I'll be having a look at it. Obviously no self respecting Apple owner will; because they've just spent 500 notes on theirs irrespective of how much functionality they actually use. (mine came from work, I bought the Asus) Early days.... lets see how it performs.
      • Here are some things a student might need

        If the question is whether or not this is a suitable iPad replacement for students, it is relevant to say it does more.

        This will be running a modified version of Android, which limits what it will do. As I said, this really isn't a tablet when you look at it. This is a color e-reader.
        Michael Alan Goff
      • iPads problem is...

        @Michael Alan Goff

        There is no way to get what your paying for. Your paying at least $500 and what you can get in the computer world for $500 should be more then what the iPad is. And there is no question of that. The iPad is a device that is largely for people with more money then brains.
      • Wrong


        The iPad is for people who need what an iPad delivers. If they can get 500$ worth of use out of it, and not all things are better done on a full computer, then it was worth it. Stop being a hater.
        Michael Alan Goff
      • RE: Amazon's Kindle Fire; At $199, finally a viable college tablet

        @Michael Alan Goff

        This is a tablet for the masses.

        How many people are actually creating content on an iPad? How many people are even creating documents on an iPad?

        I just watched a CNET video earlier today that was mentioning that the majority of tablet users use their devices for content consumption and e-mail. That's reading books, watching videos, browsing the web, and playing casual games.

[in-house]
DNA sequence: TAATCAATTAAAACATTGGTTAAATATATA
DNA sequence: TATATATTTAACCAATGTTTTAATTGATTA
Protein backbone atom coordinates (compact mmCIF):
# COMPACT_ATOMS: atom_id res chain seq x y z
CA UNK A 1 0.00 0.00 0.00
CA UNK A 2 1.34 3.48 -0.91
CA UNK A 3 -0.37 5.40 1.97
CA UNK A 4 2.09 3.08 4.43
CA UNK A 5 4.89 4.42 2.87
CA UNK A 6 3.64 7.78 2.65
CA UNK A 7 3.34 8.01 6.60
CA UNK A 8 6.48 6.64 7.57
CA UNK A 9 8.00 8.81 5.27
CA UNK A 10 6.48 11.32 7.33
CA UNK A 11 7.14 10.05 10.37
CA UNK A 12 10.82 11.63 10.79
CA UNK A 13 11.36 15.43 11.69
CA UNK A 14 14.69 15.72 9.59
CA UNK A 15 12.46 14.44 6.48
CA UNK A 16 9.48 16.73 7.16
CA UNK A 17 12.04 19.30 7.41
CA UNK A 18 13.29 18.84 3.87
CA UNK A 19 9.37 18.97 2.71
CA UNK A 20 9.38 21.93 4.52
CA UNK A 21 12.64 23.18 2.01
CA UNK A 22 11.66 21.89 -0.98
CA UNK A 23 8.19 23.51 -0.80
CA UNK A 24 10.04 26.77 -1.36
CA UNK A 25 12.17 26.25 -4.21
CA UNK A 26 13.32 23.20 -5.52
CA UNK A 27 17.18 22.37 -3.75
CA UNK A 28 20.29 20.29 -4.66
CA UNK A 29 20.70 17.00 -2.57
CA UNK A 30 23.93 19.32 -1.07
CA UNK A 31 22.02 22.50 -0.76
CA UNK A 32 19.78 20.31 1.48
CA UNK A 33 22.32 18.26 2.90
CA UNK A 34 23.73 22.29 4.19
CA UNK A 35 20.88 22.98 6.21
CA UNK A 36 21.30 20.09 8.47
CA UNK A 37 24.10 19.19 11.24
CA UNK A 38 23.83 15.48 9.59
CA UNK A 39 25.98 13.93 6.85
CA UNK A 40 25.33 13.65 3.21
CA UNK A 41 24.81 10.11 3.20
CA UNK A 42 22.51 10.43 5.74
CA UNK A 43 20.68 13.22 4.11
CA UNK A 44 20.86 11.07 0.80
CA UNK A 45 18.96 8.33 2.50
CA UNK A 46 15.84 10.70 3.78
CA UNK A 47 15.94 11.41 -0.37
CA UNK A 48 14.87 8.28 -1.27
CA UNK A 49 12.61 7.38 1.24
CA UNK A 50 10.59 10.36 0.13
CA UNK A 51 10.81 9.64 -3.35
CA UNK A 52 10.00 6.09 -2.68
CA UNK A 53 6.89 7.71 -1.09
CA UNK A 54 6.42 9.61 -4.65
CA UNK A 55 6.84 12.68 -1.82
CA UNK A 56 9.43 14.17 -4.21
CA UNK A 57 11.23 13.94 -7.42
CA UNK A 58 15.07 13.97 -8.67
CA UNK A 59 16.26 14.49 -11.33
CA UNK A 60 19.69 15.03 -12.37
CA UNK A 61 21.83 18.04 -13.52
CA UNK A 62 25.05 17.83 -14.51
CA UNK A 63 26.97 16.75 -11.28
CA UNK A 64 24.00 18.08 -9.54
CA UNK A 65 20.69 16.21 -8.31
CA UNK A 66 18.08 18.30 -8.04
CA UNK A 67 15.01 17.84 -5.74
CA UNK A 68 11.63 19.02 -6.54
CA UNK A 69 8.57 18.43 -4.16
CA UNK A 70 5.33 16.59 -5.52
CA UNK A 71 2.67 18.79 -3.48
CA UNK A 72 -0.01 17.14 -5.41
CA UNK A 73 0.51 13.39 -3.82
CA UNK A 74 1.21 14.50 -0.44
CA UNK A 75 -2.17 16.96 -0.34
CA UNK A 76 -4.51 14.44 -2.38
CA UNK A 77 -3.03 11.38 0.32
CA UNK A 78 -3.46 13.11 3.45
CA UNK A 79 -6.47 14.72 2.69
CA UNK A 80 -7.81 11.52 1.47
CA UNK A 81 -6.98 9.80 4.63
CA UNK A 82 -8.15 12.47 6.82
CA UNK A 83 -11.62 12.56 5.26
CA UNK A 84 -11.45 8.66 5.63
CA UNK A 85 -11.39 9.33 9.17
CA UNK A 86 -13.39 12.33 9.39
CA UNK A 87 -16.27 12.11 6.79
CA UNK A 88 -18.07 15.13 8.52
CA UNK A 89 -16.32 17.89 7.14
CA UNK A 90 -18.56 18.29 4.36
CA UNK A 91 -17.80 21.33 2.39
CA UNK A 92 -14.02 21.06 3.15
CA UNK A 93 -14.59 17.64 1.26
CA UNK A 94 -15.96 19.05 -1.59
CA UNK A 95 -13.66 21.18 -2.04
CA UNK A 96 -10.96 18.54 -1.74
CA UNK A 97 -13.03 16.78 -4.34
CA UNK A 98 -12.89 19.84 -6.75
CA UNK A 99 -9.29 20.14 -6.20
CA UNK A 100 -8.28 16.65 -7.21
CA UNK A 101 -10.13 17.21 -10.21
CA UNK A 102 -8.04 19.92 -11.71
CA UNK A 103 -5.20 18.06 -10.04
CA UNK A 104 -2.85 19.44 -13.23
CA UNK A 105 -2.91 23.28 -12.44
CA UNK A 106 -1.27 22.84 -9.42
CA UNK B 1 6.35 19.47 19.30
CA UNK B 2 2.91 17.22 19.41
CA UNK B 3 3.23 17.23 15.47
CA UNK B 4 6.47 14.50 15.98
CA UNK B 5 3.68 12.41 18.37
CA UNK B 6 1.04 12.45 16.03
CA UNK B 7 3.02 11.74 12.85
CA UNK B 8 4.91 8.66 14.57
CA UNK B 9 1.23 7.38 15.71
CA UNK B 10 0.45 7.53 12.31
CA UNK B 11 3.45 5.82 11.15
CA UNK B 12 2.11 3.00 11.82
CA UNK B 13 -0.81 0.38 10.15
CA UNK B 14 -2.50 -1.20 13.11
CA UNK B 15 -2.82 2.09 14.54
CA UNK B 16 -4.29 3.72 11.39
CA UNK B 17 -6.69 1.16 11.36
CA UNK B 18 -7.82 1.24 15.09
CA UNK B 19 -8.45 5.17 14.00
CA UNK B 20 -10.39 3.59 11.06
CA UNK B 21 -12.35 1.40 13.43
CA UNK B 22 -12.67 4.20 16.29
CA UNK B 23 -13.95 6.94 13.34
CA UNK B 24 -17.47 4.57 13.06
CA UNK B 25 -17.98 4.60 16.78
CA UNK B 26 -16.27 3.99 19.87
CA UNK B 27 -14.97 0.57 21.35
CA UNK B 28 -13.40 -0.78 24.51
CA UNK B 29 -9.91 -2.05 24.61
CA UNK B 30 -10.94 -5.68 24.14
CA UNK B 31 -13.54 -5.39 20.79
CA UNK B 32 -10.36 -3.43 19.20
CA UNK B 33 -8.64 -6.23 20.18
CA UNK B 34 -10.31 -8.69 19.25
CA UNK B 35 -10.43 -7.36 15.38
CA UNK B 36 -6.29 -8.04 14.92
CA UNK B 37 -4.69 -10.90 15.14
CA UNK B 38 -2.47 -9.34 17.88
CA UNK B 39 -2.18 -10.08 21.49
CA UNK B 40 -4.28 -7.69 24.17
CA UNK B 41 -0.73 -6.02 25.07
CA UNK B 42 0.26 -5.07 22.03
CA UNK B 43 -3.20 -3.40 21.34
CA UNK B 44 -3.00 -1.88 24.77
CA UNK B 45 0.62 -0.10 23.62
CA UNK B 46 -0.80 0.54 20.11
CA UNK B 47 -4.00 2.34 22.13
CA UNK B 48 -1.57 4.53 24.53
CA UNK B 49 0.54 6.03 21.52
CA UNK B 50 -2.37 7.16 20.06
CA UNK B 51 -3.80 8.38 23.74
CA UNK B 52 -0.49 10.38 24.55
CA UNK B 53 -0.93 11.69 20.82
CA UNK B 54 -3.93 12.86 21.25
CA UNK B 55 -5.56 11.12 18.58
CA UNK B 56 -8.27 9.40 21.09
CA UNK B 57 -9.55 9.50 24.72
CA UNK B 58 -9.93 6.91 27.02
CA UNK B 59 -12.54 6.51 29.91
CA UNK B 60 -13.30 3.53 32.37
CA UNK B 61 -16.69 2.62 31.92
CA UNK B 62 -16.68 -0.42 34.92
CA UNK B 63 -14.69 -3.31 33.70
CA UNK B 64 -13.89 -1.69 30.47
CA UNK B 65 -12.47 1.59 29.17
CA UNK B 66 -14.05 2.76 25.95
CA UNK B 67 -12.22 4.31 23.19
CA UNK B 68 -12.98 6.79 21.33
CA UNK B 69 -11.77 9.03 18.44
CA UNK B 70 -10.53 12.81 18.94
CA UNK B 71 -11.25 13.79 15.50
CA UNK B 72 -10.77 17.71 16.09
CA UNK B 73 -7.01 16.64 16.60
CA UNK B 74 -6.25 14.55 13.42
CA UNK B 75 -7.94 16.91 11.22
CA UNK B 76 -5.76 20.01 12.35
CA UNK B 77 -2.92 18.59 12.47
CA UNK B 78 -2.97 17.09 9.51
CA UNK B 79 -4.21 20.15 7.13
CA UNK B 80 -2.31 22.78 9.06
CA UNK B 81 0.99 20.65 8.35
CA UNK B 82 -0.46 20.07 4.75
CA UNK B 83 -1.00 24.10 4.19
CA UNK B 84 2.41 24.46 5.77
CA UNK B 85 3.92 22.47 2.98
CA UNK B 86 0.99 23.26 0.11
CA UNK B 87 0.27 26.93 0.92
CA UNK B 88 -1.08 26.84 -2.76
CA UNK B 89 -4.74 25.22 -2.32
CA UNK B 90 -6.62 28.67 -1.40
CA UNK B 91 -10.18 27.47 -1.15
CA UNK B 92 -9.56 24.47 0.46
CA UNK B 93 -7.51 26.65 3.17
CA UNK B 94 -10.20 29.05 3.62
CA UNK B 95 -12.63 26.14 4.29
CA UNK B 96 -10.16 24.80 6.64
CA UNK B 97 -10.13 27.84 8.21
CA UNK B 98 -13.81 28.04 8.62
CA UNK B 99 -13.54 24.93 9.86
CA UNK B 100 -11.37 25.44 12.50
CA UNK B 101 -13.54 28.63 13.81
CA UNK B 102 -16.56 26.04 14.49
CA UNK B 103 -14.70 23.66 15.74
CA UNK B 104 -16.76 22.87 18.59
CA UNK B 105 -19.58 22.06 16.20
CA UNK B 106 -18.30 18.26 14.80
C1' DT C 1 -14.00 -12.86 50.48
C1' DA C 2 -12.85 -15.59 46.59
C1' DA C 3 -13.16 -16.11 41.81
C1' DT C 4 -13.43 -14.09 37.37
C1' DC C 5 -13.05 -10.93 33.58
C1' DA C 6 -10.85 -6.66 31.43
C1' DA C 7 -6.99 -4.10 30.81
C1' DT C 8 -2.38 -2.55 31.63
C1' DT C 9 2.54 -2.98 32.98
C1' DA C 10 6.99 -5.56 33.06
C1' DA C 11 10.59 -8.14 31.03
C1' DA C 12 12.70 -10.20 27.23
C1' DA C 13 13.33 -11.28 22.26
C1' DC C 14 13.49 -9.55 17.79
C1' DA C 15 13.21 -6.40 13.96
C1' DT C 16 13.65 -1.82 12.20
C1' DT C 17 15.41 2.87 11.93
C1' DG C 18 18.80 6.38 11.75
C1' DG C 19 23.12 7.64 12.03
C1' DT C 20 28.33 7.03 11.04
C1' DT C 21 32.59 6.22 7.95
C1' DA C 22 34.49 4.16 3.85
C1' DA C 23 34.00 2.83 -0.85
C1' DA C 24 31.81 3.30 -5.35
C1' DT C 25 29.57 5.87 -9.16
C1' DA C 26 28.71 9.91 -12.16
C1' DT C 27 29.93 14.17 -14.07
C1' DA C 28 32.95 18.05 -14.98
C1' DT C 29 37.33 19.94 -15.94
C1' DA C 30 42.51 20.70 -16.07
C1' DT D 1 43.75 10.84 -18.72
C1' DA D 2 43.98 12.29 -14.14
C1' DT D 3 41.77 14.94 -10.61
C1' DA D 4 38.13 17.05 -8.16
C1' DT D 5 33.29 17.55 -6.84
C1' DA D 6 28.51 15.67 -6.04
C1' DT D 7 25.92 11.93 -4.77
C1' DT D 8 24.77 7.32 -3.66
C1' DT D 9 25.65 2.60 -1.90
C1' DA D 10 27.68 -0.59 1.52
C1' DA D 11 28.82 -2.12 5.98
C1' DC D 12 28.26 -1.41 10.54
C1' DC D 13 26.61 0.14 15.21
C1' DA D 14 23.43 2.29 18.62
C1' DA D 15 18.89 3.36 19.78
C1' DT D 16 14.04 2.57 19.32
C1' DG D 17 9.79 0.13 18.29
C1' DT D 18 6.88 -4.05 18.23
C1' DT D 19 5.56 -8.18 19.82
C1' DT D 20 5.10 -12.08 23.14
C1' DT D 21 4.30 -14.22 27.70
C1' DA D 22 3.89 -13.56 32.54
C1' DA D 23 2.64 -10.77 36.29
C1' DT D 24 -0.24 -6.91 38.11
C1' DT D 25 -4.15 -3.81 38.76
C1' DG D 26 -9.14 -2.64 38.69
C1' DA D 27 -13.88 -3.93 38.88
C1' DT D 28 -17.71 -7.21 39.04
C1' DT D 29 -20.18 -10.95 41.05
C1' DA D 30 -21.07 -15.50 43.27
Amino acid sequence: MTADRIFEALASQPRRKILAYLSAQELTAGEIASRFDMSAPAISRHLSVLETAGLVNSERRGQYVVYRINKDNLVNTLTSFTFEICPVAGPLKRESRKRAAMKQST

The iPad does everything this does and more?

        Doesn't give me access to 950,000 books and magazines. Doesn't give me access to free HD videos.

        The Fire is going to directly attract people to Amazon Prime, and for those of us who have been loyal Prime customers since 2005, we're just getting even more stuff with our subscription.

        You're right about one thing though. You *do* get what you pay for.

        With an iPad, you're paying to look cool and for a "lifestyle". When my Amazon Fire arrives on November 16th, I will have paid for a useful device to read my PDF journal articles from Science and Nature, to have quick and easy access to all the content on my 5GB Amazon Cloud Drive, to have access to my purchased textbooks - now in color, and access to all my music.

        All in something that weighs less than a pound and will see me through an entire day on campus.

        So you're right... this college student *did* want something of quality for his money. And Amazon delivered.
      • RE: Amazon's Kindle Fire; At $199, finally a viable college tablet

        "Doesn't give me access to 950,000 books and magazines. Doesn't give me access to free HD videos."

        It doesn't just give you 950k books. You can get the Kindle app. Does Kindle not have what you want? How about the Nook app? How about the iBooks app?

        Not sure about the free HD movies. Must be an Amazon prime thing, which.... iPad users can take advantage of.

        If the Fire does what you need it to do, fine. But don't proclaim your uses and needs as that of the majority. A lot of people, college students should really be in this group, should be doing more than content devouring. College students should be doing some content creation.
        Michael Alan Goff
    • RE: Amazon's Kindle Fire; At $199, finally a viable college tablet


      A stripped down Kindle Fire is no match for the Playbook, which you can now get at Staples B&M for $250.

      Playbook specs:

      Starts at 16GB ($250 at Staples B&M stores)
      Front camera, 3 Mega Pixels
      Rear camera, 5 Mega Pixels
      HD video recording
      Built-in Video Chat
      Full Flash playback so you can watch videos on, and, etc.